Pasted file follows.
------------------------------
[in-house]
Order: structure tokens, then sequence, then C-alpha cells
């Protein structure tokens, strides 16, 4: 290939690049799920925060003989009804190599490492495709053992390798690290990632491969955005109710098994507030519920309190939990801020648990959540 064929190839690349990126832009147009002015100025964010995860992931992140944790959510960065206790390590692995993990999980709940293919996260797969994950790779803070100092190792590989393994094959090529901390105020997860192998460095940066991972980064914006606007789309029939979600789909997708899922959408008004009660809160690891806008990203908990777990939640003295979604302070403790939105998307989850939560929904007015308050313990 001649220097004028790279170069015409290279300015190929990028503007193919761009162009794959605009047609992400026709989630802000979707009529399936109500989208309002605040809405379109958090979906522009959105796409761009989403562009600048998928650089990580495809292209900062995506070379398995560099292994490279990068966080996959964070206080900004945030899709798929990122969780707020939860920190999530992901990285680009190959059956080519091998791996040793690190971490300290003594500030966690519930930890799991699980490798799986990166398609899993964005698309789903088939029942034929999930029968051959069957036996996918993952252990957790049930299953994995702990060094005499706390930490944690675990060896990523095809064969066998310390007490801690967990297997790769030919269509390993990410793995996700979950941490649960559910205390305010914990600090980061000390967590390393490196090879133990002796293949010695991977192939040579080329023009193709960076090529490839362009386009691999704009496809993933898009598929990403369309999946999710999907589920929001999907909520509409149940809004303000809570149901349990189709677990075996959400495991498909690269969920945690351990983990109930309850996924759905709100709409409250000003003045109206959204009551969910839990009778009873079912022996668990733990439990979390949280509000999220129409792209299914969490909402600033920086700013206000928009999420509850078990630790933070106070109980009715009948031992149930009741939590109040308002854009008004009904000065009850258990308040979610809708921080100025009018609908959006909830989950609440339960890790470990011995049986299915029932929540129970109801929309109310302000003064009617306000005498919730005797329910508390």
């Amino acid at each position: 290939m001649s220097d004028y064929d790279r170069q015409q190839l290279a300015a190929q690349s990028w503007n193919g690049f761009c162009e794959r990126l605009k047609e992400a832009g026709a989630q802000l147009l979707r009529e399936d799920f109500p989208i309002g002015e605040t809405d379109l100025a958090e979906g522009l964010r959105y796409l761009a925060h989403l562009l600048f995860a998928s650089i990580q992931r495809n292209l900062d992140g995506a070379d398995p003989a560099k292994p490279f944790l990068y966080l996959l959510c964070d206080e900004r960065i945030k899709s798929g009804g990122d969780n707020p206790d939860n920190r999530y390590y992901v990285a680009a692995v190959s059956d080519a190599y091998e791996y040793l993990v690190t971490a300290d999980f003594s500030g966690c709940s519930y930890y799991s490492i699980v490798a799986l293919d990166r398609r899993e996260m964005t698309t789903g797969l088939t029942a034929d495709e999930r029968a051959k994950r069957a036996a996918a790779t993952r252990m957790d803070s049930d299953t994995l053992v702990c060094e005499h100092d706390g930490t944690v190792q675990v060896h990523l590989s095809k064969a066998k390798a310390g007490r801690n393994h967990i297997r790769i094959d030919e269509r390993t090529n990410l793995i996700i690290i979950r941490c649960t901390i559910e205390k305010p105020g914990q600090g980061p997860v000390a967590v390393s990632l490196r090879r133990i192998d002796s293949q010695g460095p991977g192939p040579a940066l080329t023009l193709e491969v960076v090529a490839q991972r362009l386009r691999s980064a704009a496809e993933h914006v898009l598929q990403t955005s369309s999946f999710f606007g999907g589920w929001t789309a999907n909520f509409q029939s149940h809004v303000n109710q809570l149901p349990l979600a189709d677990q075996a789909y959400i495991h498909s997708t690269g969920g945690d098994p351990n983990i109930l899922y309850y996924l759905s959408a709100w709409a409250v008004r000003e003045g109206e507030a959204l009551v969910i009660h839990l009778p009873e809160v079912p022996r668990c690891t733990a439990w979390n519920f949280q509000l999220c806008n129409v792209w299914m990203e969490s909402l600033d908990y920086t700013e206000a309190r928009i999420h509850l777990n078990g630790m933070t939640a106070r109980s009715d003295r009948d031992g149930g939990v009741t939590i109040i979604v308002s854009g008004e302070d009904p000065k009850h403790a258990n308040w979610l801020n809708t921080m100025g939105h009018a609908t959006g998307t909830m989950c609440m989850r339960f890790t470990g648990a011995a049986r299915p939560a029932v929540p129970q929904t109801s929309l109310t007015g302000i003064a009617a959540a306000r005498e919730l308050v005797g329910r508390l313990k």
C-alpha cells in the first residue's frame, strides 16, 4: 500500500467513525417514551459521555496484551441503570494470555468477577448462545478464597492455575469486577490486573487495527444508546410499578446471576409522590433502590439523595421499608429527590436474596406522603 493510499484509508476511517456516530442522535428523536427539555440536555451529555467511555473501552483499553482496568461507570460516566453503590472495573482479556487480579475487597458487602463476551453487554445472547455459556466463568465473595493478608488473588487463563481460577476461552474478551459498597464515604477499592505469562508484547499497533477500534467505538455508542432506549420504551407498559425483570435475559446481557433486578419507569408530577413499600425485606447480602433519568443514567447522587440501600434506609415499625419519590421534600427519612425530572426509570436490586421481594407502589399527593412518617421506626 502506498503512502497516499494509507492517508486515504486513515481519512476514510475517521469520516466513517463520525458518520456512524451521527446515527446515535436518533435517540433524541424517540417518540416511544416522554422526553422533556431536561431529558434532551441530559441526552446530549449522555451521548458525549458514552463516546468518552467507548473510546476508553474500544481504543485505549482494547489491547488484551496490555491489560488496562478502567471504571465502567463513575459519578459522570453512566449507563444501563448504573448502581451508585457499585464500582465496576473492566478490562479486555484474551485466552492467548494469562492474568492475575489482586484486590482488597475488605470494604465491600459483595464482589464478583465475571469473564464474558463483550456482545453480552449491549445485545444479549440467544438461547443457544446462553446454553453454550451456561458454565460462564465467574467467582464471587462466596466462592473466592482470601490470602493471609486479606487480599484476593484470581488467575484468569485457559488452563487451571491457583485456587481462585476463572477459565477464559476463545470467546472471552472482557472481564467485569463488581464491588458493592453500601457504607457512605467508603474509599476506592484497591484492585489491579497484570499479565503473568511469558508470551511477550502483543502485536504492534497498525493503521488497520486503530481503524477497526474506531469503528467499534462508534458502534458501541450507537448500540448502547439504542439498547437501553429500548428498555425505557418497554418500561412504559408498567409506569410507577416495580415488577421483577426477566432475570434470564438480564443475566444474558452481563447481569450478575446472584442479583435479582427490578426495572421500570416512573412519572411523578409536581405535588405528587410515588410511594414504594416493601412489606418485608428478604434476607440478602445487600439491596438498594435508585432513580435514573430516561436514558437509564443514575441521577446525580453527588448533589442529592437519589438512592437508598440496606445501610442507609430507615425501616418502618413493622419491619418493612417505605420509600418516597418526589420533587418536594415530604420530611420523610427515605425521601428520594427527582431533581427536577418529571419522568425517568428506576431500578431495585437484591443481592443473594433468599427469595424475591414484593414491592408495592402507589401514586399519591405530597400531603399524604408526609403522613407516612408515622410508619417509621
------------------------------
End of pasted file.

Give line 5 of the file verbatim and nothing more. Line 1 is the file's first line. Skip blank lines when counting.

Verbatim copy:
C-alpha cells in the first residue's frame, strides 16, 4: 500500500467513525417514551459521555496484551441503570494470555468477577448462545478464597492455575469486577490486573487495527444508546410499578446471576409522590433502590439523595421499608429527590436474596406522603 493510499484509508476511517456516530442522535428523536427539555440536555451529555467511555473501552483499553482496568461507570460516566453503590472495573482479556487480579475487597458487602463476551453487554445472547455459556466463568465473595493478608488473588487463563481460577476461552474478551459498597464515604477499592505469562508484547499497533477500534467505538455508542432506549420504551407498559425483570435475559446481557433486578419507569408530577413499600425485606447480602433519568443514567447522587440501600434506609415499625419519590421534600427519612425530572426509570436490586421481594407502589399527593412518617421506626 502506498503512502497516499494509507492517508486515504486513515481519512476514510475517521469520516466513517463520525458518520456512524451521527446515527446515535436518533435517540433524541424517540417518540416511544416522554422526553422533556431536561431529558434532551441530559441526552446530549449522555451521548458525549458514552463516546468518552467507548473510546476508553474500544481504543485505549482494547489491547488484551496490555491489560488496562478502567471504571465502567463513575459519578459522570453512566449507563444501563448504573448502581451508585457499585464500582465496576473492566478490562479486555484474551485466552492467548494469562492474568492475575489482586484486590482488597475488605470494604465491600459483595464482589464478583465475571469473564464474558463483550456482545453480552449491549445485545444479549440467544438461547443457544446462553446454553453454550451456561458454565460462564465467574467467582464471587462466596466462592473466592482470601490470602493471609486479606487480599484476593484470581488467575484468569485457559488452563487451571491457583485456587481462585476463572477459565477464559476463545470467546472471552472482557472481564467485569463488581464491588458493592453500601457504607457512605467508603474509599476506592484497591484492585489491579497484570499479565503473568511469558508470551511477550502483543502485536504492534497498525493503521488497520486503530481503524477497526474506531469503528467499534462508534458502534458501541450507537448500540448502547439504542439498547437501553429500548428498555425505557418497554418500561412504559408498567409506569410507577416495580415488577421483577426477566432475570434470564438480564443475566444474558452481563447481569450478575446472584442479583435479582427490578426495572421500570416512573412519572411523578409536581405535588405528587410515588410511594414504594416493601412489606418485608428478604434476607440478602445487600439491596438498594435508585432513580435514573430516561436514558437509564443514575441521577446525580453527588448533589442529592437519589438512592437508598440496606445501610442507609430507615425501616418502618413493622419491619418493612417505605420509600418516597418526589420533587418536594415530604420530611420523610427515605425521601428520594427527582431533581427536577418529571419522568425517568428506576431500578431495585437484591443481592443473594433468599427469595424475591414484593414491592408495592402507589401514586399519591405530597400531603399524604408526609403522613407516612408515622410508619417509621